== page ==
When asked for his advice to companies contemplating to internationalise their business in 2021 and beyond, TradeMalta’s Chief Officer, Joe Schembri, delivered a short and sweet reply: “Start small, but start!”
Speaking on this afternoon’s session of the Boardroom, which delved into the work carried out by TradeMalta in its efforts to help businesses internationalise, Dr Schembri further qualified his advice by saying:
“It’s a particular time and companies have the opportunity to look inside, reflect and prepare for better times. Start small, but start. Many times, its probably counterproductive to over prepare. Carry out the necessary preparations, but start – then you will be open enough to receive feedback.”
Apart from serving as Chief Officer at TradeMalta, Dr Schembri is also a lecturer at the University of Malta. He teaches and does research in international business and supports TradeMalta’s CEO with strategy initiatives. He has worked in international marketing and economic development for many years and his research has been published in the International Business Review.
Asked to share about the nature of the companies which seek out TradeMalta’s assistance, Dr Schembri acknowledges that not all companies are interested in going international, as some are designed for the local market, whose operations are local in scope.
Having said that, he continues, many companies are geared towards expanding beyond Malta’s shores, adding that “it is not a matter of what sector or size, it is really more about how innovative the product is or whether the company is willing to go for the long-haul”.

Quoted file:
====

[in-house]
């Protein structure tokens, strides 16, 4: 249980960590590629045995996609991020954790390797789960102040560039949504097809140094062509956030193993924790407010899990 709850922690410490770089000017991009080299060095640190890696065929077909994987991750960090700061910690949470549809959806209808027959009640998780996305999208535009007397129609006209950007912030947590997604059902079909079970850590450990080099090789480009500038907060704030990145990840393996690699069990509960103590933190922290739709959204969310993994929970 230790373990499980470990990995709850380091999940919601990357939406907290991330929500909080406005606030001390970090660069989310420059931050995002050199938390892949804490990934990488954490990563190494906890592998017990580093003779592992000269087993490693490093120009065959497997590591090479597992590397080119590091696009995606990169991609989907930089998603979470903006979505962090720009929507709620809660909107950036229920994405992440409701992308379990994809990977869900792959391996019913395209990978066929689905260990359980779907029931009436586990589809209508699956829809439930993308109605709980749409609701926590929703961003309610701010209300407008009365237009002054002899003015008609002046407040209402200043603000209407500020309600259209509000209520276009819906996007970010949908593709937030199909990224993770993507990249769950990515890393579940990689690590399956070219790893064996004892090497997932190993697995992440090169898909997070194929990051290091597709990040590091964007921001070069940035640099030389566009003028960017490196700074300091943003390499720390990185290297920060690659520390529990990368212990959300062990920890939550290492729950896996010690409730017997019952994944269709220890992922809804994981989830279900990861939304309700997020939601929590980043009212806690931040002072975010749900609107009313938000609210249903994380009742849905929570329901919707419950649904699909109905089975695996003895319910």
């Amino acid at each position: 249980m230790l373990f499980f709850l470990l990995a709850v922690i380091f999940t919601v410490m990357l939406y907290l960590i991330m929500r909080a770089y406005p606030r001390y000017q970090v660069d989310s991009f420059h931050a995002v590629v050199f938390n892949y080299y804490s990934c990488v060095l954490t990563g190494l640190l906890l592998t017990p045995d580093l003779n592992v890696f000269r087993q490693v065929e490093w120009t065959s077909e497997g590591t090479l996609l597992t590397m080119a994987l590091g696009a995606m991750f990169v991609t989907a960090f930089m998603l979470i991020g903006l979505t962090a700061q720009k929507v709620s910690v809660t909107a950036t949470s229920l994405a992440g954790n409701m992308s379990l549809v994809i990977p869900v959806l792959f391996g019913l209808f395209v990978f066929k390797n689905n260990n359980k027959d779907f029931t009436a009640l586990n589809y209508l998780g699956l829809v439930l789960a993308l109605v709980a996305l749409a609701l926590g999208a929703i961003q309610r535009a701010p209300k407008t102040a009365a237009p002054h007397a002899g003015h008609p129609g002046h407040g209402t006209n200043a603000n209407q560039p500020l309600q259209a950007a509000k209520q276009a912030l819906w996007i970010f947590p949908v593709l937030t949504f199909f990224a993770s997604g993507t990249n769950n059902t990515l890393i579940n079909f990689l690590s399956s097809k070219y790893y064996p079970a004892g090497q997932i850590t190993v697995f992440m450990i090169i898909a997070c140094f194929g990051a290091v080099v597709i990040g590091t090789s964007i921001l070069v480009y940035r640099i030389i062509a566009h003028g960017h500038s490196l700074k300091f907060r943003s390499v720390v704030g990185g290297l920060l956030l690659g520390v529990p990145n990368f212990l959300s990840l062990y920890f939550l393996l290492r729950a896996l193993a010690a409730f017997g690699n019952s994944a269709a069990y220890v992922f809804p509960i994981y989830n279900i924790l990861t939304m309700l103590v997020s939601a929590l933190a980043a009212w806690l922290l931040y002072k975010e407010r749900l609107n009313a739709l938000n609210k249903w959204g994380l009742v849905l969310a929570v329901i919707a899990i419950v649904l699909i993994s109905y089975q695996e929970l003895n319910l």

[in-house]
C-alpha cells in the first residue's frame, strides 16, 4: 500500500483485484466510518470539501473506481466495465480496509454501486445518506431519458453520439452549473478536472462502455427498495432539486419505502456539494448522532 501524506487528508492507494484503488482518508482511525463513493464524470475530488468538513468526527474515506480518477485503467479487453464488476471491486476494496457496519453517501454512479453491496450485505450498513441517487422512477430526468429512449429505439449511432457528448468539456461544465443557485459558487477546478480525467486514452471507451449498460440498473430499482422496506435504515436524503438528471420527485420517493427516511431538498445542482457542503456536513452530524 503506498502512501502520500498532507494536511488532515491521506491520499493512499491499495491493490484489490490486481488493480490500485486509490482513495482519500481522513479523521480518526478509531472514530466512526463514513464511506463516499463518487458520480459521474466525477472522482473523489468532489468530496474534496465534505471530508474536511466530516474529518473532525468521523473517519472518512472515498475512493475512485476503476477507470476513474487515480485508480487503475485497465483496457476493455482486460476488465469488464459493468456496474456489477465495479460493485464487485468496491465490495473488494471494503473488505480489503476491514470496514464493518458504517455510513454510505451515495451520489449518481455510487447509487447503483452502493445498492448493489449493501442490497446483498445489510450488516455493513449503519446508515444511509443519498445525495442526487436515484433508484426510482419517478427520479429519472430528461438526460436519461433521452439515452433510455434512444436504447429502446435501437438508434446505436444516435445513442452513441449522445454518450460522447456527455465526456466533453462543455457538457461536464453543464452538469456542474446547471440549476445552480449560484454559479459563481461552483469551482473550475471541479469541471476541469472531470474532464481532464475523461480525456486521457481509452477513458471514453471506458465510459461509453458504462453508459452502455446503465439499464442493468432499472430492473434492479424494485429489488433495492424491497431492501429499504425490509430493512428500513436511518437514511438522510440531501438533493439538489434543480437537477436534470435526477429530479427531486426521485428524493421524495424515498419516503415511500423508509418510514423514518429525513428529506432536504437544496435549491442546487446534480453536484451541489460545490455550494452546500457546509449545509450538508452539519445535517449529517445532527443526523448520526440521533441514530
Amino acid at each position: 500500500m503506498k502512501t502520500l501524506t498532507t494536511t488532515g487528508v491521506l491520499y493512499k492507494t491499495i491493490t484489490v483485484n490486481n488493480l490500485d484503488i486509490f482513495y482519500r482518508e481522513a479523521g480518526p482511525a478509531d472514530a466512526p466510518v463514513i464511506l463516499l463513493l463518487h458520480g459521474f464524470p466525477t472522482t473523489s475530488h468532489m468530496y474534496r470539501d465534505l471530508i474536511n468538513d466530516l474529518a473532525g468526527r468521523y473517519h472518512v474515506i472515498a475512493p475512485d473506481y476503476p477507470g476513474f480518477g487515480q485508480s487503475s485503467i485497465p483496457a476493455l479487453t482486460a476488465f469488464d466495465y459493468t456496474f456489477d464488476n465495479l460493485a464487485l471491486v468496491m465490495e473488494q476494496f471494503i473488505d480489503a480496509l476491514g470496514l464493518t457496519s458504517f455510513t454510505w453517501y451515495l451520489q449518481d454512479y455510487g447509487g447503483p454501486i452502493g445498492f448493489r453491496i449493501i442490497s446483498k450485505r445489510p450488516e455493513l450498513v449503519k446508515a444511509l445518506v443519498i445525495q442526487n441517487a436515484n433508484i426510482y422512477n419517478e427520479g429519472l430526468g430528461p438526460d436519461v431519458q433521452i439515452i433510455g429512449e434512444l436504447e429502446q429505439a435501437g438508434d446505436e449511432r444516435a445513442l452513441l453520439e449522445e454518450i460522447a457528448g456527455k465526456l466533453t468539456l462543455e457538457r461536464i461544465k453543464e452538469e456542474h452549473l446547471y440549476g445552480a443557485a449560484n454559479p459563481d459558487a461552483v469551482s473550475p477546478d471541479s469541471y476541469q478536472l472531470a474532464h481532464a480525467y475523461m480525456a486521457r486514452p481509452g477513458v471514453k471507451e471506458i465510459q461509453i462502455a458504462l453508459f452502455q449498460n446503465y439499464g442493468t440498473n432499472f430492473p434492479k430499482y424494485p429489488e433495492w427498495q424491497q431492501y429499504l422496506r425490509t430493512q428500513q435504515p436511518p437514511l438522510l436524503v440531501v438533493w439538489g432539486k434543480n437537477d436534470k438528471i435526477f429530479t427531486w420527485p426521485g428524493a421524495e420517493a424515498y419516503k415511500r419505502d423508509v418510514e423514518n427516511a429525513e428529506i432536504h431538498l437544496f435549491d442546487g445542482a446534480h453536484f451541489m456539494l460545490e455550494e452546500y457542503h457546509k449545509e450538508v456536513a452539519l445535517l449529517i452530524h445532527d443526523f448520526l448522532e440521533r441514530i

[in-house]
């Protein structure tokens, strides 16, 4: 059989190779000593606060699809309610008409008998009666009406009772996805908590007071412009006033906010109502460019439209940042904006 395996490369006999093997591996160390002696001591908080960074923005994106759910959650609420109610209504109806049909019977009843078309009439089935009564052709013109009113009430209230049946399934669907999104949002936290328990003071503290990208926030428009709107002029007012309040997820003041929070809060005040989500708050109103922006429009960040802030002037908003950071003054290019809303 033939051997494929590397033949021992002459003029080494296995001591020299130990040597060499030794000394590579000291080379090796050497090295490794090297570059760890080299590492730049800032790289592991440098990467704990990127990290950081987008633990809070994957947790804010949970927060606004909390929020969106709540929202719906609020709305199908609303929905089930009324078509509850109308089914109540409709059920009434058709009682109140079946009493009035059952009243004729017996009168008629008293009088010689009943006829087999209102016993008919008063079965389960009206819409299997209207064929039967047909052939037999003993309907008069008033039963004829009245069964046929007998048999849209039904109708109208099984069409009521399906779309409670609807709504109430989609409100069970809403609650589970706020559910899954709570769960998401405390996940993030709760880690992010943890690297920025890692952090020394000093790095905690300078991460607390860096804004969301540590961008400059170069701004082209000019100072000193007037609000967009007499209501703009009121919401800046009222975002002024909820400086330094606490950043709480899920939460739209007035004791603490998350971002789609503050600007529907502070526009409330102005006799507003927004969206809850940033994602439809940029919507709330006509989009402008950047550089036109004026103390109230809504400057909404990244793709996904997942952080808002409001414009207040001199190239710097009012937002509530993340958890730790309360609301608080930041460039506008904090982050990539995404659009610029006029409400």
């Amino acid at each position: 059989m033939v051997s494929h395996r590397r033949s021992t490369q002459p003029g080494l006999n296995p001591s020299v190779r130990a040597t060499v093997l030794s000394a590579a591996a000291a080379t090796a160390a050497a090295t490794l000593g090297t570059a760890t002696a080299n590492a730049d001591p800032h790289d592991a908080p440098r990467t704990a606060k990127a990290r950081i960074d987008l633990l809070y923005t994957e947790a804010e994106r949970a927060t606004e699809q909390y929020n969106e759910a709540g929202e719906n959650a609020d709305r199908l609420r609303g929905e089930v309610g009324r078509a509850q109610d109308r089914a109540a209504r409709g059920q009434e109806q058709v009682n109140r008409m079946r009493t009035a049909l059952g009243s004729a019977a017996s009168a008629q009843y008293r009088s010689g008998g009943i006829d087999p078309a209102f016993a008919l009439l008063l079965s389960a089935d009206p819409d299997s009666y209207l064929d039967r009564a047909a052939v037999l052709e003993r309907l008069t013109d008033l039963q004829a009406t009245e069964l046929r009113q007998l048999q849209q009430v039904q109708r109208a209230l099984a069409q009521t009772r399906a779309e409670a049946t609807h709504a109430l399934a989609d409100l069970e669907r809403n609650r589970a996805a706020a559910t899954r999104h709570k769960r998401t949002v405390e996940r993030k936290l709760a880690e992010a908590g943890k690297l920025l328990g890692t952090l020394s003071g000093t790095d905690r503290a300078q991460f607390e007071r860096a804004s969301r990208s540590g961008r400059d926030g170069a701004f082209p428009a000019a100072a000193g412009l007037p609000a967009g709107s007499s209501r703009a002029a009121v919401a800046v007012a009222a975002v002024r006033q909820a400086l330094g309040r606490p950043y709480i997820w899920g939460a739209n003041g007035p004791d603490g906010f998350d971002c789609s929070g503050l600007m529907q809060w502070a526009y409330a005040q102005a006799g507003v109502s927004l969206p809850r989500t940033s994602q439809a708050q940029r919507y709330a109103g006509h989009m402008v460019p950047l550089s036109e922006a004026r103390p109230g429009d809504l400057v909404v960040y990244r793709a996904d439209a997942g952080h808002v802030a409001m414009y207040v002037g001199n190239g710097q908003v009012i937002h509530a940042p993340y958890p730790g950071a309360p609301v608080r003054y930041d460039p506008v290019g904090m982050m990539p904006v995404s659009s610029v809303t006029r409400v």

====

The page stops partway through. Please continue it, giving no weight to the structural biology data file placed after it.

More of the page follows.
He explains how TradeMalta mainly assists companies based on three pillars: networking, co-financing and sharing knowledge and information.
With regards co-financing, he says that TradeMalta, like other trade promotion organisations abroad, assist in the financing of travel to trade fairs, conferences and other costs associated with such activities.
He adds that through such co-financing efforts, TradeMalta helps companies to reduce the risk of networking activities.
In terms of networking, he says that when companies are not interested in European markets, the organisation essentially uses its institutional network, which it has been building since its inception in 2015, to help companies get in touch with potential partners.
Public-private trade organisations exist in countries across the world, and it is through the connections TradeMalta has with such organisations that it can help companies to find partners in most areas of the world.
In terms of information and knowledge, he emphasises that the TradeMalta portal is a solid source of information, adding that the organisation also provides training opportunities for interested companies.
Has this part year been a good year for internationalisation?
Dr Schembri concedes that it has been a difficult year for TradeMalta’s clients. What has been interesting, he notes, is that according to a survey taken in March of its top clients, most companies where adopting a wait-and-see approach, with the expectation that the pandemic would blow over sooner rather than later.
Another survey taken in September, however, revealed that this strategy no longer seemed suitable. Companies began to adapt and mould their product offering and strategies in order to continue operations under the ‘new normal’.
As for the current situation, with subsequent waves of the pandemic continuing to ravage economies, Dr Schembri says that TradeMalta is still encouraging its clients to network with potential partners overseas. With companies and people in general more agreeable to online meetings, he says that the it is essential for networking activities to be maintained.
To this end, he shares that TradeMalta are organising virtual trade missions where companies can meet potential partners through a virtual platform.
“The feedback gained from these virtual meetings teaches you a lot, and it at least confirms any desk research carried out into a potential market of interest.”